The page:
This child is not disrupting. He is beginning to focus and is on the way to what is called "normalization", or the ability to concentrate and be happy. However he is only working on activities for a short period of time, and many different activities in this 3-hour work cycle.This child enters the class and settles on work right away, reaching a high level of concentration. Notice that "contemplation" is clearly considered concentration. If a child is thinking, and not interrupting others, he should not be interrupted.
Joy in movementenjoying writingConcentration: Valuable, spontaneous concentration occurs in many ways, but it does not include screen time. Montessori "work" is fun, the child's choice. Sometimes it is called "play" just because it is so enjoyable. It includes physical activity—of the whole body and the hands—work on real "practical life" activities, dance, art, music, and these skills combined with projects in academic subjects.
Love: Providing for and supporting this deep need of the child is an act of love on the part of the parent, grandparent, or teacher.


From the blog of the author of this newsletter: BIRTH - 3 YEARS
Bhutan papaPeeling an EggGardening

From Creative Development in the Child, The Montessori Approach, Volume II”(Page 207-208)
(Speaking of a lesson) 
This presentation is given, not to a group of children, but individually, to help the child to grow mentally. We prepare this special environment to help his growth, to offer him freedom so that he can proceed with his work in a normal way. The collective lessons are given only to the child who has not yet been normalised. After normalisation each child grows individually, in his own way. One child may be ready for the lesson one day and another child another day. . . . If we give a lesson we do not command all the children to stop what they are doing in order to listen. Many children may have absolutely no interest in the lesson and we may bore them.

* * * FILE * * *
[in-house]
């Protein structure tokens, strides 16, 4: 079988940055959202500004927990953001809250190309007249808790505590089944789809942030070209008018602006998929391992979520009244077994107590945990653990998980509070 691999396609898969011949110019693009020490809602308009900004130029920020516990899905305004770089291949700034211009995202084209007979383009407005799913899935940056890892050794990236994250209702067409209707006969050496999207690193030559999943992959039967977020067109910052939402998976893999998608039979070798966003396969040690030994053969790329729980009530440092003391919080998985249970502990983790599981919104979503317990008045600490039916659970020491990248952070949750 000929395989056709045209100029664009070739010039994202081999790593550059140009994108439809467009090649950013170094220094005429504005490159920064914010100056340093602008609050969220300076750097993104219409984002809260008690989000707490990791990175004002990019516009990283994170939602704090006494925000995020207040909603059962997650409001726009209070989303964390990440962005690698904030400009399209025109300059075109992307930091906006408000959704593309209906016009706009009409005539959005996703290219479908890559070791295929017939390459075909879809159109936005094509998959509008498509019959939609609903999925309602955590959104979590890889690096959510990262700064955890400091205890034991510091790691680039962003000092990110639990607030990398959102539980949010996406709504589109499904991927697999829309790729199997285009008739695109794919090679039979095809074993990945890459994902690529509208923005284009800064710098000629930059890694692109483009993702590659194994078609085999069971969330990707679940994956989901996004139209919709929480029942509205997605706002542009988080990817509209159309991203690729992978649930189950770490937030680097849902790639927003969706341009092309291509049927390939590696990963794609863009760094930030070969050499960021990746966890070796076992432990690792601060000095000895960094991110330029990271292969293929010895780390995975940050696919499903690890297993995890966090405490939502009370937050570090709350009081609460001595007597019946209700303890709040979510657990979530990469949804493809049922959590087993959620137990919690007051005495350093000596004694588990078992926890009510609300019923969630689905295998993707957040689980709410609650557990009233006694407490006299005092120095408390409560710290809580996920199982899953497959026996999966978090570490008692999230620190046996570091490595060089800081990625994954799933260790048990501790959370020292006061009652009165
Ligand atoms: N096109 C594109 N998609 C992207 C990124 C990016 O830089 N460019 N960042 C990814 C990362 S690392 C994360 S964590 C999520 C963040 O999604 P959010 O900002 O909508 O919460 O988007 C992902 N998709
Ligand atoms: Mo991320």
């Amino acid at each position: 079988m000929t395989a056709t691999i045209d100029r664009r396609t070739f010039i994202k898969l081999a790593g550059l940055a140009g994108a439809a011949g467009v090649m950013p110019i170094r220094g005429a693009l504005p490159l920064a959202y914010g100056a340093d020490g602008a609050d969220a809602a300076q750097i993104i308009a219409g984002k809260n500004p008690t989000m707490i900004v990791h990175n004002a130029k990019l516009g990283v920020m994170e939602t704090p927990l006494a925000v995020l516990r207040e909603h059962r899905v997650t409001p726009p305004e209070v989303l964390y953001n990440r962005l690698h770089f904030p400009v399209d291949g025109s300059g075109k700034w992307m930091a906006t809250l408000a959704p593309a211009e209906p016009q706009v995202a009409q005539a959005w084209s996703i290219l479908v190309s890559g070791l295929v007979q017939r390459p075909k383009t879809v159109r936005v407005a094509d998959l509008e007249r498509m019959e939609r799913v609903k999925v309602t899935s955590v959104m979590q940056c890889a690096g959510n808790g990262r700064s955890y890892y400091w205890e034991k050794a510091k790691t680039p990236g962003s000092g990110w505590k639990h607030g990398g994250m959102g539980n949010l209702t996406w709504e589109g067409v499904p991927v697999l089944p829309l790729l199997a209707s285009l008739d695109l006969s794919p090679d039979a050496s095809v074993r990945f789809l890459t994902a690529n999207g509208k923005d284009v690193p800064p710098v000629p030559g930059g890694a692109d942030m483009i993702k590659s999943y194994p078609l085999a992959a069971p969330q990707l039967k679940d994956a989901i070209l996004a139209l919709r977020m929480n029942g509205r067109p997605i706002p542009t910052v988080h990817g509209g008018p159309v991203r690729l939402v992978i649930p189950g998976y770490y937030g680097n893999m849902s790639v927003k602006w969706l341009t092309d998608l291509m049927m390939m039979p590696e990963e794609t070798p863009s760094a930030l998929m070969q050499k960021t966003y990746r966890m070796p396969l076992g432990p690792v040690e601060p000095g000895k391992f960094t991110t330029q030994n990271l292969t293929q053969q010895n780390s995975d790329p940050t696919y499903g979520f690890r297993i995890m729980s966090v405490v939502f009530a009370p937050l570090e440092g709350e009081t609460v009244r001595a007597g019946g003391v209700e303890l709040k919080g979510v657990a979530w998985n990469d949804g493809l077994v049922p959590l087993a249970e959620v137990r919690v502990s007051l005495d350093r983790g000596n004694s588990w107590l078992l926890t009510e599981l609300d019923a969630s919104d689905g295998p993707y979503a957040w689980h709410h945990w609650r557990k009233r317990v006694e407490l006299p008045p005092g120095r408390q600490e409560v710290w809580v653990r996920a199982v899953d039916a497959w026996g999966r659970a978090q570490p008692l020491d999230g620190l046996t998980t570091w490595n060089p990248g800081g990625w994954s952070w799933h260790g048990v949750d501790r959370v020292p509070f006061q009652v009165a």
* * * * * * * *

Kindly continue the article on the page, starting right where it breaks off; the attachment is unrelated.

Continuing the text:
From Creative Development in the Child, The Montessori Approach, Volume II”(Page 296)
(In a letter from one of Dr. Montessori’s students working in France, after Dr.
Montessori had suggested, when she was just beginning to learn about the importance of individual lessons and still was suggesting collective lessons)

It is marvelous to see how these children work. They work by themselves, and they are occupied the whole morning. The only thing at which I do not succeed is in
interesting them in a collective lesson.

From The Child, Society and the World (Page 15)
A child who concentrates does not disturb others.The teacher must recognize the first moment of concentration and must not disturb it. The whole future comes from this moment and so the teacher must be ready for non-interference when it occurs.